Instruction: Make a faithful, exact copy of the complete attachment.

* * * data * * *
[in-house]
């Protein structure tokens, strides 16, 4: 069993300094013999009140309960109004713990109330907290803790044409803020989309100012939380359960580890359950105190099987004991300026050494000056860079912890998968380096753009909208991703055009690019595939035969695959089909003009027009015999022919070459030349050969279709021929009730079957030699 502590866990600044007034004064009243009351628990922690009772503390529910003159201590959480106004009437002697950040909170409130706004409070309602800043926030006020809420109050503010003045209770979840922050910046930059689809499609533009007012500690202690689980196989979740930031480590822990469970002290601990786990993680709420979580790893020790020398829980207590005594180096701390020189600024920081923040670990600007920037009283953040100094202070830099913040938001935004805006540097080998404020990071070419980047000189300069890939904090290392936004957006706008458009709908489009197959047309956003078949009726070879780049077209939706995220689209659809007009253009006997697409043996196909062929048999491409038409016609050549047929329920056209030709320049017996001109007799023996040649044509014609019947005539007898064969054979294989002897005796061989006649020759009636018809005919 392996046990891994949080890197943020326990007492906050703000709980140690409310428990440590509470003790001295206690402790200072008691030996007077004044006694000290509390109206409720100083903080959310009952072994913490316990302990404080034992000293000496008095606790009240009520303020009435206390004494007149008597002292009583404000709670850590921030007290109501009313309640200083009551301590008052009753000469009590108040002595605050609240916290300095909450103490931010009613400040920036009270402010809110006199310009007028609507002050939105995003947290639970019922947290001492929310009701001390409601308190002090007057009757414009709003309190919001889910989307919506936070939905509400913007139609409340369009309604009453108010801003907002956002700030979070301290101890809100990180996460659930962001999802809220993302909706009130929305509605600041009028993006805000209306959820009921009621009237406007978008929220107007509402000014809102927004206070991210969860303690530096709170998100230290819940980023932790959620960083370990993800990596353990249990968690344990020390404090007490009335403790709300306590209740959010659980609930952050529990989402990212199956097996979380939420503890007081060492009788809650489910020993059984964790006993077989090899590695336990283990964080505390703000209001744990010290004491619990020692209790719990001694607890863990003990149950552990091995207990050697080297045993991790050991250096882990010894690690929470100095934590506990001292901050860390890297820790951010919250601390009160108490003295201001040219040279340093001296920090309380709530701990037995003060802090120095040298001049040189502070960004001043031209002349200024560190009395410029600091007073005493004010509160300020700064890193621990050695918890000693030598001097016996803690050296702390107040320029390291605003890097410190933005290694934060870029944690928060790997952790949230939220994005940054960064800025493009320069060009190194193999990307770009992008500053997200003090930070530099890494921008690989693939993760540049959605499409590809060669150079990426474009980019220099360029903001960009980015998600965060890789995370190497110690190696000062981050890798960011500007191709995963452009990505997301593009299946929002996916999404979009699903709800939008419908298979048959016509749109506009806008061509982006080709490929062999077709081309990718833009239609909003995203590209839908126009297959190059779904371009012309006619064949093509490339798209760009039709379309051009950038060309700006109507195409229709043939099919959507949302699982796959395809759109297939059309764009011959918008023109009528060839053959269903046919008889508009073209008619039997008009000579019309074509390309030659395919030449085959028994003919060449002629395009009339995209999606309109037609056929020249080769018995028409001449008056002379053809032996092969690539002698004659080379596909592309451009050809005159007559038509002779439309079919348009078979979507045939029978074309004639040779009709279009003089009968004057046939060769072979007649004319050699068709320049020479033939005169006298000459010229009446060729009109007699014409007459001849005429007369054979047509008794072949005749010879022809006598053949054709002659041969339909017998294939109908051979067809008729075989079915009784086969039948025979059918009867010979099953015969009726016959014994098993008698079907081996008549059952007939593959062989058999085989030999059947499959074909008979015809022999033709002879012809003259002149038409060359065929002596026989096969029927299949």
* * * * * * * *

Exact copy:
[in-house]
């Protein structure tokens, strides 16, 4: 069993300094013999009140309960109004713990109330907290803790044409803020989309100012939380359960580890359950105190099987004991300026050494000056860079912890998968380096753009909208991703055009690019595939035969695959089909003009027009015999022919070459030349050969279709021929009730079957030699 502590866990600044007034004064009243009351628990922690009772503390529910003159201590959480106004009437002697950040909170409130706004409070309602800043926030006020809420109050503010003045209770979840922050910046930059689809499609533009007012500690202690689980196989979740930031480590822990469970002290601990786990993680709420979580790893020790020398829980207590005594180096701390020189600024920081923040670990600007920037009283953040100094202070830099913040938001935004805006540097080998404020990071070419980047000189300069890939904090290392936004957006706008458009709908489009197959047309956003078949009726070879780049077209939706995220689209659809007009253009006997697409043996196909062929048999491409038409016609050549047929329920056209030709320049017996001109007799023996040649044509014609019947005539007898064969054979294989002897005796061989006649020759009636018809005919 392996046990891994949080890197943020326990007492906050703000709980140690409310428990440590509470003790001295206690402790200072008691030996007077004044006694000290509390109206409720100083903080959310009952072994913490316990302990404080034992000293000496008095606790009240009520303020009435206390004494007149008597002292009583404000709670850590921030007290109501009313309640200083009551301590008052009753000469009590108040002595605050609240916290300095909450103490931010009613400040920036009270402010809110006199310009007028609507002050939105995003947290639970019922947290001492929310009701001390409601308190002090007057009757414009709003309190919001889910989307919506936070939905509400913007139609409340369009309604009453108010801003907002956002700030979070301290101890809100990180996460659930962001999802809220993302909706009130929305509605600041009028993006805000209306959820009921009621009237406007978008929220107007509402000014809102927004206070991210969860303690530096709170998100230290819940980023932790959620960083370990993800990596353990249990968690344990020390404090007490009335403790709300306590209740959010659980609930952050529990989402990212199956097996979380939420503890007081060492009788809650489910020993059984964790006993077989090899590695336990283990964080505390703000209001744990010290004491619990020692209790719990001694607890863990003990149950552990091995207990050697080297045993991790050991250096882990010894690690929470100095934590506990001292901050860390890297820790951010919250601390009160108490003295201001040219040279340093001296920090309380709530701990037995003060802090120095040298001049040189502070960004001043031209002349200024560190009395410029600091007073005493004010509160300020700064890193621990050695918890000693030598001097016996803690050296702390107040320029390291605003890097410190933005290694934060870029944690928060790997952790949230939220994005940054960064800025493009320069060009190194193999990307770009992008500053997200003090930070530099890494921008690989693939993760540049959605499409590809060669150079990426474009980019220099360029903001960009980015998600965060890789995370190497110690190696000062981050890798960011500007191709995963452009990505997301593009299946929002996916999404979009699903709800939008419908298979048959016509749109506009806008061509982006080709490929062999077709081309990718833009239609909003995203590209839908126009297959190059779904371009012309006619064949093509490339798209760009039709379309051009950038060309700006109507195409229709043939099919959507949302699982796959395809759109297939059309764009011959918008023109009528060839053959269903046919008889508009073209008619039997008009000579019309074509390309030659395919030449085959028994003919060449002629395009009339995209999606309109037609056929020249080769018995028409001449008056002379053809032996092969690539002698004659080379596909592309451009050809005159007559038509002779439309079919348009078979979507045939029978074309004639040779009709279009003089009968004057046939060769072979007649004319050699068709320049020479033939005169006298000459010229009446060729009109007699014409007459001849005429007369054979047509008794072949005749010879022809006598053949054709002659041969339909017998294939109908051979067809008729075989079915009784086969039948025979059918009867010979099953015969009726016959014994098993008698079907081996008549059952007939593959062989058999085989030999059947499959074909008979015809022999033709002879012809003259002149038409060359065929002596026989096969029927299949």